Once A Warrior, Always A Warrior

Dr. Joseph Rella, former PJSTA music teacher, principal and Superintendent passed away on Friday, February 21, 2020. All of the teachers and staff are mourning the loss of the man that gave his own heart to the students and community everyday over the past 25 years. Our hearts go out to the Rella family. 

In Solidarity, 
Katie Kleinpeter

NYSUT 2020: Our Count Matters!

The PJSTA wants to make sure we do our part in being counted in the 2020 Census! Being counted can determines how many congressional seats New York Stat has and school funding from the federal government. Please make sure to fill out your census form.

Here are some links explaining the benefits of your participation in the 2020 Census and how to fill out a census form online.

Why In 5 Census 2020

Census 2020 Fact Sheet

NYSUT Counts 2020 Census PPT

ASSET Bright Light Award

Our own Mrs. Reduto of Terryville Elementary School was honored with the ASSET Bright Light Award at the BOE meeting Monday night for incorporating technology to strengthen the language skills of her ELL learners. This past year Mrs. Reduto utilized Spheros robots for block based programming and STEAM skills, Kahoot to provide quick and fun formative assessments and Epic e-books that are leveled for each students reading skills into her lessons that help create a meaningful connection for her students and the content they are learning in class. By incorporating these diverse technologies into her lesson Mrs. Reduto has created a dynamic and versatile learning experience for the students and continues to innovate her approach to learning with technology. Congratulations Mrs. Reduto!

Audrey Amrein Beardsley: How Much Do Teachers Affect the Increase in Their Students’ Height?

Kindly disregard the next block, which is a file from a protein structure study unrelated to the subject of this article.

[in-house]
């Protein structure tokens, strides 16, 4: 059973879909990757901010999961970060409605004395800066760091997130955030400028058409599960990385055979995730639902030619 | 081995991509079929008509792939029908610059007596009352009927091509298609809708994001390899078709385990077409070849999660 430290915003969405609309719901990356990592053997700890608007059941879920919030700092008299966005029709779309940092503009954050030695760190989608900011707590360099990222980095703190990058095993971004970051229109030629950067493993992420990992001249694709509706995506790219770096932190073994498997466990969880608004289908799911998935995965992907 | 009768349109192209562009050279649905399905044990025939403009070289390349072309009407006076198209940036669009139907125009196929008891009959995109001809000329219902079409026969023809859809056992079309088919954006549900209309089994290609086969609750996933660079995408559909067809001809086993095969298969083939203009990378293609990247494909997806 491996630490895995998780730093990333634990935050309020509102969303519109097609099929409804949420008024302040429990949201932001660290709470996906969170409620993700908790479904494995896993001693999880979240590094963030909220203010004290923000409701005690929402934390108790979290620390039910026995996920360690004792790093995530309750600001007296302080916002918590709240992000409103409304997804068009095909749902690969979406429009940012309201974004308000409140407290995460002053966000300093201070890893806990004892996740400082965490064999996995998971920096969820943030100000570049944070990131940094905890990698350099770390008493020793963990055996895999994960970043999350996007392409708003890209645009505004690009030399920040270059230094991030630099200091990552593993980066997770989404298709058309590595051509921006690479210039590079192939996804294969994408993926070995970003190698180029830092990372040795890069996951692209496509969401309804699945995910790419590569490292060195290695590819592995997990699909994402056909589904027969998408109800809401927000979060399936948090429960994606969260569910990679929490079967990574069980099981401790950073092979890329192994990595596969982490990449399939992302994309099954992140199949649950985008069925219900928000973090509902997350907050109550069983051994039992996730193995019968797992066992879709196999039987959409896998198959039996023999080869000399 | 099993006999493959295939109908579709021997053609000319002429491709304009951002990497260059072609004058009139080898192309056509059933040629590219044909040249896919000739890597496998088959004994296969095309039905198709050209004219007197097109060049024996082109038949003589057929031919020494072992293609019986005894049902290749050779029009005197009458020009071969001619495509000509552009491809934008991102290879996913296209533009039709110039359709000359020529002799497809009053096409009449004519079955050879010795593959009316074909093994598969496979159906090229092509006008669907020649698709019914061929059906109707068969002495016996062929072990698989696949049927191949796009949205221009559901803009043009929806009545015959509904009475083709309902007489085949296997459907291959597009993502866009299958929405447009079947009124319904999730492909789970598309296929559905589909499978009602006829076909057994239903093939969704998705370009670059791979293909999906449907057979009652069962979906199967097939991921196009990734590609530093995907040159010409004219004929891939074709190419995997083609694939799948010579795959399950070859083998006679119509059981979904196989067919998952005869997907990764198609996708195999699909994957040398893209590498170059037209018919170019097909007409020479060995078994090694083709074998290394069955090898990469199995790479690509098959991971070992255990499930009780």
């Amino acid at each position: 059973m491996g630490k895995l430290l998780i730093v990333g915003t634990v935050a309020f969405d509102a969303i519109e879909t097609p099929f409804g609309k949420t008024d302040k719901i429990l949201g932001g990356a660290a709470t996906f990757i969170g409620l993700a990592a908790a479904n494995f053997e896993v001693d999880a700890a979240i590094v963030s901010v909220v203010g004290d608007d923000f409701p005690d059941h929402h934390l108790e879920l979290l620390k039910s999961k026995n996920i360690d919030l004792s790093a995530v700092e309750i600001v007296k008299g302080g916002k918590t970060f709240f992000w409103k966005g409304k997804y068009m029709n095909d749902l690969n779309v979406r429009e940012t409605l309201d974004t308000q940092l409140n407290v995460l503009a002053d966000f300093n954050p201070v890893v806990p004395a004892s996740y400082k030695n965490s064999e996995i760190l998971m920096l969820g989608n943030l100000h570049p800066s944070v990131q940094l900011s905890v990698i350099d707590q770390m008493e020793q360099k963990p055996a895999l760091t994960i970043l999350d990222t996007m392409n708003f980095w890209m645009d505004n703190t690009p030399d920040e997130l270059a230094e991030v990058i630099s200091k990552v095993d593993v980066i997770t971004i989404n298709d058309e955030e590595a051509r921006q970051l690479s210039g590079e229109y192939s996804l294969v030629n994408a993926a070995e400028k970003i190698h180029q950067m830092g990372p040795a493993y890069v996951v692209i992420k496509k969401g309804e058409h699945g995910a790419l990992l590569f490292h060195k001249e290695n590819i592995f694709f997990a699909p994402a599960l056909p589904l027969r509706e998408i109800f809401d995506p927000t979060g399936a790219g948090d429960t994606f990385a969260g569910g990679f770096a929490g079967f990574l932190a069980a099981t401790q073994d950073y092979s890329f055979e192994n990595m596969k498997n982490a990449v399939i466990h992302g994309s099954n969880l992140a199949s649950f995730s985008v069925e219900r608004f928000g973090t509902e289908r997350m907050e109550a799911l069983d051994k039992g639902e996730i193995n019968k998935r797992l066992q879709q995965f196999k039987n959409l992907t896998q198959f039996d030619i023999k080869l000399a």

Diane Ravitch's blog

Audrey Amrein Beardsley is one of the leading experts in the nation in the field of value-added assessment and also one of the nation’s leading skeptics of the claim that teacher “effectiveness” can be measured by the test scores of their students.

Recently, a study was published by economists that purported to measure the effect of teachers’ on their students’ height. The study was a blatant lampoon of VAM (value-added modeling or measurement).

It turns out that I was one of about 25 people who promptly forwarded it to Amrein-Beardsley.

She reviewed the study here. 

Beardsley reminds us of a paper written by economist Jesse Rothstein nearly a decade ago in which he lacerated VAM by showing that it could be twisted to show the effect of teachers on students’ past achievement, a feat that is clearly absurd.

When a policy idea like VAM becomes the target of satire, you…

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A message from The American Federation of Teachers

Saturday we co-hosted the Public Education Forum 2020, and I want to know what you thought.